Kilmeade, Bozell accuse ABC News, NBC News of "dismiss[ing]" and "ignor[ing]" story. During the segment, Carlson asked, "How was it covered in the mainstream media?" and aired clips from NBC News and ABC News for discussion. Bozell criticized the ABC News segment by saying, "They simply dismiss [the emails] at the end by saying it's settled science. And, oh, by the way, it took ABC 16 days before they did their first story on this." Kilmeade responded, "Because it wasn't in the direction they wanted it." Bozell said of the NBC clip, which featured Mann:
BOZELL: Well, again, this one is a little bit better. It gives both sides of the story, except one side is dishonest. What this fellow Mann was saying, and the evidence shows it, that this fellow Mann was saying was simply untrue. It wasn't about tricks. This was a campaign to manipulate scientific data. This is what the critics of global warming have been saying all along. And guess what? They're right. But it goes against the narrative, so it's been absolutely ignored by the networks.
Inquiries found "no evidence" that scientists manipulated data, but Fox & Friends ignored them
Associated Press: U.K. investigation shows "no evidence" that CRU scientists "had tampered with data." The Associated Press reported  on March 31 that "[t]he House of Commons' Science and Technology Committee said Wednesday that they'd seen no evidence to support charges that the University of East Anglia's Climatic Research Unit or its director, Phil Jones, had tampered with data or perverted the peer review process to exaggerate the threat of global warming -- two of the most serious criticisms levied against the climatologist and his colleagues." The House of Commons issued the report  on March 31.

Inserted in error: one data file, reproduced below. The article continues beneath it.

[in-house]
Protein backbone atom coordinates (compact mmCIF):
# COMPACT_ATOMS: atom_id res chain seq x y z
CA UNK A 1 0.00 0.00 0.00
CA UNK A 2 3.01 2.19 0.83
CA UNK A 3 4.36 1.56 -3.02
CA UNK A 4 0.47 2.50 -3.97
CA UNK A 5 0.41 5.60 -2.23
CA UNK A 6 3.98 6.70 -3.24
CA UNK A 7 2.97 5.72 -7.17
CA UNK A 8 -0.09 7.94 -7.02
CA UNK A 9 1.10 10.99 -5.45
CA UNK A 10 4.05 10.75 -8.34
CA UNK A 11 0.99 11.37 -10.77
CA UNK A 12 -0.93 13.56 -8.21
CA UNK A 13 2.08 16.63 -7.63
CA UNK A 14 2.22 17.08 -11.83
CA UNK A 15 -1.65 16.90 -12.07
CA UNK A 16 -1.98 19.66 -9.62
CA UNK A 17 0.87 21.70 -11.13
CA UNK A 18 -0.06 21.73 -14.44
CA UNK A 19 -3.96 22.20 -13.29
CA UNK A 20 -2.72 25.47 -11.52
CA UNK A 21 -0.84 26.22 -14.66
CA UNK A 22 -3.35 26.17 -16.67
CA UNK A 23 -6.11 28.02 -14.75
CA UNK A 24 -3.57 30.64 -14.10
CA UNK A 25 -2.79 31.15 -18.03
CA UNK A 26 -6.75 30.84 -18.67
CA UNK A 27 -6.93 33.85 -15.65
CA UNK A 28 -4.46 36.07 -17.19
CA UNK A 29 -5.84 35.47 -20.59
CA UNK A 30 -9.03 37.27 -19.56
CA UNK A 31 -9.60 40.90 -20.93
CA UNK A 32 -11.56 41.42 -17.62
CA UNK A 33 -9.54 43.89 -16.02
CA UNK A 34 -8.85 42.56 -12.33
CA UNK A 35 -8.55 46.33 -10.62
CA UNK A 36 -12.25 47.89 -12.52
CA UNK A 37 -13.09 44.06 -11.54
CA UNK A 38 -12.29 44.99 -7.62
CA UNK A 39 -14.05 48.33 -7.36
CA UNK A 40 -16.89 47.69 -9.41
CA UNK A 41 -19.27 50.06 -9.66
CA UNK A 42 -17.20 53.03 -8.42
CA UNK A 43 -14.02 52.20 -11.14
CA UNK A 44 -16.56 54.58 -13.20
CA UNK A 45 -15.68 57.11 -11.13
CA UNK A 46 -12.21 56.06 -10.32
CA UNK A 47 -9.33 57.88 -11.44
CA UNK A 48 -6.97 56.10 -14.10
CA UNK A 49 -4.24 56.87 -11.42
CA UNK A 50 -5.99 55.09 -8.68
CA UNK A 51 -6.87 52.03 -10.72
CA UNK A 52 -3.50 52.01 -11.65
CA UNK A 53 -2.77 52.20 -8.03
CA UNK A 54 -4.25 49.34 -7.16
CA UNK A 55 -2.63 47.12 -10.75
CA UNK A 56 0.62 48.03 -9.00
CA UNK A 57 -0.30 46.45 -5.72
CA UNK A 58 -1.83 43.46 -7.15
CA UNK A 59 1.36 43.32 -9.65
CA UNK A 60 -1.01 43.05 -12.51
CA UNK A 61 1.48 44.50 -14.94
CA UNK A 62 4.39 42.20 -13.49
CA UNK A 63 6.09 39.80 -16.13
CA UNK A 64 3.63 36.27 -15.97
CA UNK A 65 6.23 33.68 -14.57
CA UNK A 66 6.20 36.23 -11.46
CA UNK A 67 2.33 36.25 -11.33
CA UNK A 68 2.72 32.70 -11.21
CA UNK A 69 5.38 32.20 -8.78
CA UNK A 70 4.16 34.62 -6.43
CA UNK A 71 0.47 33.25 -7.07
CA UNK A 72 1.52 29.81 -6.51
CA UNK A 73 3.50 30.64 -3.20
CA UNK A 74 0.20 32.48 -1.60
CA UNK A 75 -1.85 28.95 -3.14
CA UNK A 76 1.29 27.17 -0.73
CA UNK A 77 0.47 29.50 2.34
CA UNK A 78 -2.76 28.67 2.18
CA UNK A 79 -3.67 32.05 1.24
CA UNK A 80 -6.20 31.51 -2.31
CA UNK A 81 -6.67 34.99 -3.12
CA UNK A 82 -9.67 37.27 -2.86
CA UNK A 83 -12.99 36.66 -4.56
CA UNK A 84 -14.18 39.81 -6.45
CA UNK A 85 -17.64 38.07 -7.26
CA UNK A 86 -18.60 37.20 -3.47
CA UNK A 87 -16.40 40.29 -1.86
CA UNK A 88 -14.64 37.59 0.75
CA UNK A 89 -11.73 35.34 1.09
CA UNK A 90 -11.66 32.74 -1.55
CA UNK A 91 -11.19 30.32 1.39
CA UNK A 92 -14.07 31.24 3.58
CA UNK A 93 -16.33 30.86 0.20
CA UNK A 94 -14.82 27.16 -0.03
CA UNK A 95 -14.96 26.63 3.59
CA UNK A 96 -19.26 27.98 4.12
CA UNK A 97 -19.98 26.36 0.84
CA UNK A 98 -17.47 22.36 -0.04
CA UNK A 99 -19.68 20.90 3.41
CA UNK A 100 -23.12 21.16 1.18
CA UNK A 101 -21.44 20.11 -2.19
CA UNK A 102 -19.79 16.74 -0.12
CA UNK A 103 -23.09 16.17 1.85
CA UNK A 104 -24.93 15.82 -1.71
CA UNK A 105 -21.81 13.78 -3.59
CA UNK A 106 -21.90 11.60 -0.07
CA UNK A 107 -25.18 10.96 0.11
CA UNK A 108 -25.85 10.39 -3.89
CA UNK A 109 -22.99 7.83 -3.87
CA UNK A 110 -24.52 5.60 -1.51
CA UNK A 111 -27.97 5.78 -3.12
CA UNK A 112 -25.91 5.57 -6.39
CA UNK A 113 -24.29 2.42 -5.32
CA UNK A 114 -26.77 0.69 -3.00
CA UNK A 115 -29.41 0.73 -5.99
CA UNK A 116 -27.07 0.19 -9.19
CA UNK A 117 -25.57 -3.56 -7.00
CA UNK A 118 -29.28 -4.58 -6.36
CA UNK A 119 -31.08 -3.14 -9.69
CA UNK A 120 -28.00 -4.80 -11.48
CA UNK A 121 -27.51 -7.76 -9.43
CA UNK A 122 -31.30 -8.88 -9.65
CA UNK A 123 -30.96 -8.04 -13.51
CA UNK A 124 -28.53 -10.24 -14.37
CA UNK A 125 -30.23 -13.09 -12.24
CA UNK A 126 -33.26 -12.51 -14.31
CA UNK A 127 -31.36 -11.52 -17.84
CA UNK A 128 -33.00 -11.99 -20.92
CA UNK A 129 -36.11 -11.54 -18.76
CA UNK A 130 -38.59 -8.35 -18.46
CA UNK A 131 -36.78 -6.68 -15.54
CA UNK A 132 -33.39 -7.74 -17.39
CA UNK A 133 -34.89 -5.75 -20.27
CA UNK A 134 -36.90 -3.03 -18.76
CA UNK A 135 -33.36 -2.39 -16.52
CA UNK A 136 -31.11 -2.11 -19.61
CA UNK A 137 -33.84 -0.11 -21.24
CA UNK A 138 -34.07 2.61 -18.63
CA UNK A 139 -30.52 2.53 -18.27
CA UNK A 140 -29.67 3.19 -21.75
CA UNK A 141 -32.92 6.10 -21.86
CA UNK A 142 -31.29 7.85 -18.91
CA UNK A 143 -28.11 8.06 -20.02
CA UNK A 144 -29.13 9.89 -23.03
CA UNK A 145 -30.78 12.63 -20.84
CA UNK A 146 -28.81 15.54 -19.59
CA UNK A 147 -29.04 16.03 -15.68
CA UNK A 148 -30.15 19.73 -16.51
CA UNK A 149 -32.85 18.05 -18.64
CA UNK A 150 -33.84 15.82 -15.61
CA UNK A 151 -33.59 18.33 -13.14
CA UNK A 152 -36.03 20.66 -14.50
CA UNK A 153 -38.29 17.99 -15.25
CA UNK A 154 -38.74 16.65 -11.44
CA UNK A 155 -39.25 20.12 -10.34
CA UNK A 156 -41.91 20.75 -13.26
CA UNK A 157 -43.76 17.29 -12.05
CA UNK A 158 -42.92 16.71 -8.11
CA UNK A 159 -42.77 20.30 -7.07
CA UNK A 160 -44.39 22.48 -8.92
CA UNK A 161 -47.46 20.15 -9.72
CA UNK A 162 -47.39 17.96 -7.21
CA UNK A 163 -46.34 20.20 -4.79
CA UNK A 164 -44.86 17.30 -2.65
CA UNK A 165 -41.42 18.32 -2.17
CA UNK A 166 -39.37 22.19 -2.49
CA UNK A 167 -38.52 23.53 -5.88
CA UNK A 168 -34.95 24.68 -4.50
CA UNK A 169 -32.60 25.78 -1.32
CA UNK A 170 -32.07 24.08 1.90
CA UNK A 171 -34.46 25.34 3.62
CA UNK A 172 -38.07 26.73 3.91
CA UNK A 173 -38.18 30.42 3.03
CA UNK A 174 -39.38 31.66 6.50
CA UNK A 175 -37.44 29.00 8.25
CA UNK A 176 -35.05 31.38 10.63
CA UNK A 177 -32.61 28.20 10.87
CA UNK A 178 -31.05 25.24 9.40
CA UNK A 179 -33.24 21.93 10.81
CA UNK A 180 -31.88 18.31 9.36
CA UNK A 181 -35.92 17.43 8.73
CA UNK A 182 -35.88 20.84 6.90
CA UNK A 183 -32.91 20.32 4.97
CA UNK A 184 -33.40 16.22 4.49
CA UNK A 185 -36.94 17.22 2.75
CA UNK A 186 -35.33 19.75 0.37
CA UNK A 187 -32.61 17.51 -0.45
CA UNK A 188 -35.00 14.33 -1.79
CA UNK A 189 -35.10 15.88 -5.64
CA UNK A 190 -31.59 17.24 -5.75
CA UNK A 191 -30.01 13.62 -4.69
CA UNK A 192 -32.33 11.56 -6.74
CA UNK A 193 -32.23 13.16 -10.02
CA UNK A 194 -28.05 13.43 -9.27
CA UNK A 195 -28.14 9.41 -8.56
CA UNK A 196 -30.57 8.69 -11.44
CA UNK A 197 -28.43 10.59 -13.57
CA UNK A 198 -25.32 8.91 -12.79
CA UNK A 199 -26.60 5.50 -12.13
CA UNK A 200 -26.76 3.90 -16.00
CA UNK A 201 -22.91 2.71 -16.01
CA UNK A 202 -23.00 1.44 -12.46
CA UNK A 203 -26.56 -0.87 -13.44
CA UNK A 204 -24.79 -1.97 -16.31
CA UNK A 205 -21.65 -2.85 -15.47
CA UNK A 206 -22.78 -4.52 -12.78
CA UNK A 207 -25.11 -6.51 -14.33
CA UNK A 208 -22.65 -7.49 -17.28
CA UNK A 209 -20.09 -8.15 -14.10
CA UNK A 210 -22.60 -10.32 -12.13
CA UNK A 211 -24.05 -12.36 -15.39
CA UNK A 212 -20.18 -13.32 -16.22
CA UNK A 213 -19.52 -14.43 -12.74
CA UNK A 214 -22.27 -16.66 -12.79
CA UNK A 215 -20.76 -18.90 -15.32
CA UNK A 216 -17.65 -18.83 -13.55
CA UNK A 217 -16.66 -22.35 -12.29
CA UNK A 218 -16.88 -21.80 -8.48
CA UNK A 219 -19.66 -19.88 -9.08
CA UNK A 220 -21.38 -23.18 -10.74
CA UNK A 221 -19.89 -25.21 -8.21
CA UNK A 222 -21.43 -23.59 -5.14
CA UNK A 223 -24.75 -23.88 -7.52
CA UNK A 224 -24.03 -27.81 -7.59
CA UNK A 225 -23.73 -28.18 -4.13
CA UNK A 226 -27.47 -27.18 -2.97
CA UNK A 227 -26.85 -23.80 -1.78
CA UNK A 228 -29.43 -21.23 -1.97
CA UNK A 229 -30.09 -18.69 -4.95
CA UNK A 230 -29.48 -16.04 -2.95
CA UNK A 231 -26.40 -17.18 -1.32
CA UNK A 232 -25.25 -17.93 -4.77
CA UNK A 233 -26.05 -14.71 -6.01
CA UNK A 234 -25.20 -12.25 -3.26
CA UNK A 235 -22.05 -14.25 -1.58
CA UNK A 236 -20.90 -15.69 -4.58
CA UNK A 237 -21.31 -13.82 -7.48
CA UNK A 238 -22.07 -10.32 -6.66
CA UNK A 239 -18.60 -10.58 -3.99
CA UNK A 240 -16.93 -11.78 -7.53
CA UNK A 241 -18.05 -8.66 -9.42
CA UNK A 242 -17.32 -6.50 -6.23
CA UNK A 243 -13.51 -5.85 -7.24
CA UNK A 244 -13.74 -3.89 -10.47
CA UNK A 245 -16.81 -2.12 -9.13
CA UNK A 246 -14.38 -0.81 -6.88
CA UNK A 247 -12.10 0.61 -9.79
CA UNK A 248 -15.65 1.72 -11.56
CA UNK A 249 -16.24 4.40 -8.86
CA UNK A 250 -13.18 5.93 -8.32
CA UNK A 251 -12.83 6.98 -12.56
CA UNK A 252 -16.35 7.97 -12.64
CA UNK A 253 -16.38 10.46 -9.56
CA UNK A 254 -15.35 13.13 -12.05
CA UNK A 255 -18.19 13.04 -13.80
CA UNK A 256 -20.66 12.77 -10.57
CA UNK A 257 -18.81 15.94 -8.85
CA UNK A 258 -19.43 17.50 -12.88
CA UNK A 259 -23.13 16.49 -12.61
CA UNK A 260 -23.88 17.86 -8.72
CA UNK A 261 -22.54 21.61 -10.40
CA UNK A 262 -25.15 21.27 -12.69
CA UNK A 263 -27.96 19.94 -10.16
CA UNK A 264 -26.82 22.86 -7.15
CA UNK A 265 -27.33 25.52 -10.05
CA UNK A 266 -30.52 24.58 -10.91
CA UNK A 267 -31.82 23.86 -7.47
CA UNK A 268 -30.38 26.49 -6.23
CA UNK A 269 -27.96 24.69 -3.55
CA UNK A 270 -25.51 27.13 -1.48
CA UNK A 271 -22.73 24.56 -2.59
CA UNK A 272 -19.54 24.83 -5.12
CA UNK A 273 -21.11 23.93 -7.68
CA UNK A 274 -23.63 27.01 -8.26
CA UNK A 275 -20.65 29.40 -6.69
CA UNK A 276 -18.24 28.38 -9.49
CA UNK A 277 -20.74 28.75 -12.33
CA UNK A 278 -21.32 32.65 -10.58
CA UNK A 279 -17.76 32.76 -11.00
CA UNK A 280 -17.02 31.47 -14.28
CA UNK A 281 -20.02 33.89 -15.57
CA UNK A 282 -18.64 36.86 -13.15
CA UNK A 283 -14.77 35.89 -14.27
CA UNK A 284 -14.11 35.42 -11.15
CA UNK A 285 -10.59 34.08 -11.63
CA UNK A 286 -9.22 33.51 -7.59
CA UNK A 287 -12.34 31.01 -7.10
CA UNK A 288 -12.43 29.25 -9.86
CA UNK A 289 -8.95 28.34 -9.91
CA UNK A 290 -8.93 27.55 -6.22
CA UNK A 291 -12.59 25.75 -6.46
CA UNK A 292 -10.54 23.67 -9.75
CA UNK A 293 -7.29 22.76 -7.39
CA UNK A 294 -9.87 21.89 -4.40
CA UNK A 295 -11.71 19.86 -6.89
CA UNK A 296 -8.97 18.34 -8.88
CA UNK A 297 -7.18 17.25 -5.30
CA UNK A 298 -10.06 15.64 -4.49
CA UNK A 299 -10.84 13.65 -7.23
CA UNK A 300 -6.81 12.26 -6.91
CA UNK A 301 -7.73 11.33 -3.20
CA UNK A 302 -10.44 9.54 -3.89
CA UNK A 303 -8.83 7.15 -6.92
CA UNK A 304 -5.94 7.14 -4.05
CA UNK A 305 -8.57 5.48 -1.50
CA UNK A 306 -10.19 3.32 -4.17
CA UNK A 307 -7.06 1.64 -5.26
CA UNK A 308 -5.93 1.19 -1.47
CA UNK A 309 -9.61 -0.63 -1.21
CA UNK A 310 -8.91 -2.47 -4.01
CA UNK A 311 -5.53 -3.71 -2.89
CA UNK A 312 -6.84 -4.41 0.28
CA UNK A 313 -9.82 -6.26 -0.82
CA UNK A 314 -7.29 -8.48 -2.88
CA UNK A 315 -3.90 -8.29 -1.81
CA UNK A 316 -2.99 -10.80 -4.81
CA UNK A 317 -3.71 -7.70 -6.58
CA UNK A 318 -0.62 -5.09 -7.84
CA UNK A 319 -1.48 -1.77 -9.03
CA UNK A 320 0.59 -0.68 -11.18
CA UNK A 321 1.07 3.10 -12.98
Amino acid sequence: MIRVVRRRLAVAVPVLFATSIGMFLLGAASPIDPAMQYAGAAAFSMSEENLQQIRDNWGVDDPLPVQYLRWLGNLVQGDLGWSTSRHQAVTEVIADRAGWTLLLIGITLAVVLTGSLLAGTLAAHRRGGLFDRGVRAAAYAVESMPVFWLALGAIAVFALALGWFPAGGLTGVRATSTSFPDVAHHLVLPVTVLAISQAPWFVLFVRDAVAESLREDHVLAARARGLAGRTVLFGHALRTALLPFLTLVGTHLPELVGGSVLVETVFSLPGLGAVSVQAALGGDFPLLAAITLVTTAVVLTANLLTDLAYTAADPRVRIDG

Penn State: "[N]o credible evidence" that Mann "engaged in, or participated in ... any actions with an intent to suppress or to falsify data." In February, Penn State released the results of its inquiry , led by a panel of department heads and scientists, into whether Mann -- based on alleged evidence in the emails -- manipulated data or destroyed records. Among its conclusions was that there was "no credible evidence" that Mann had "ever engaged in, or participated in, directly or indirectly, any actions with an intent to suppress or to falsify data" and "no credible evidence" that Mann had "engaged in, or participated in, directly or indirectly, any actions with intent to delete, conceal or otherwise destroy emails, information and/or data."